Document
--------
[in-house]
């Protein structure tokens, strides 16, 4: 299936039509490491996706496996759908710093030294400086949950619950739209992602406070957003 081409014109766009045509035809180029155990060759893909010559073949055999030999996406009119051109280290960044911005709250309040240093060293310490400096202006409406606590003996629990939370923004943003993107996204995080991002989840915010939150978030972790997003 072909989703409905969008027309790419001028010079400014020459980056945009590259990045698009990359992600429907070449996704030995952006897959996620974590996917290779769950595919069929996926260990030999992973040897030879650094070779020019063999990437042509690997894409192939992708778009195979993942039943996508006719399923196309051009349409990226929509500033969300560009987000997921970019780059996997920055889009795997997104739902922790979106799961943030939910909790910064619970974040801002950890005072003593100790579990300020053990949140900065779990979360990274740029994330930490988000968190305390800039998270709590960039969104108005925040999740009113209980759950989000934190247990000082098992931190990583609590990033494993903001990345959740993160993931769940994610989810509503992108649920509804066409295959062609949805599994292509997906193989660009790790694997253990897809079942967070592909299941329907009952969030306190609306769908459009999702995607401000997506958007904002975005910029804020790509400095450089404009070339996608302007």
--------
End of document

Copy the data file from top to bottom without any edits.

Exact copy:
[in-house]
């Protein structure tokens, strides 16, 4: 299936039509490491996706496996759908710093030294400086949950619950739209992602406070957003 081409014109766009045509035809180029155990060759893909010559073949055999030999996406009119051109280290960044911005709250309040240093060293310490400096202006409406606590003996629990939370923004943003993107996204995080991002989840915010939150978030972790997003 072909989703409905969008027309790419001028010079400014020459980056945009590259990045698009990359992600429907070449996704030995952006897959996620974590996917290779769950595919069929996926260990030999992973040897030879650094070779020019063999990437042509690997894409192939992708778009195979993942039943996508006719399923196309051009349409990226929509500033969300560009987000997921970019780059996997920055889009795997997104739902922790979106799961943030939910909790910064619970974040801002950890005072003593100790579990300020053990949140900065779990979360990274740029994330930490988000968190305390800039998270709590960039969104108005925040999740009113209980759950989000934190247990000082098992931190990583609590990033494993903001990345959740993160993931769940994610989810509503992108649920509804066409295959062609949805599994292509997906193989660009790790694997253990897809079942967070592909299941329907009952969030306190609306769908459009999702995607401000997506958007904002975005910029804020790509400095450089404009070339996608302007």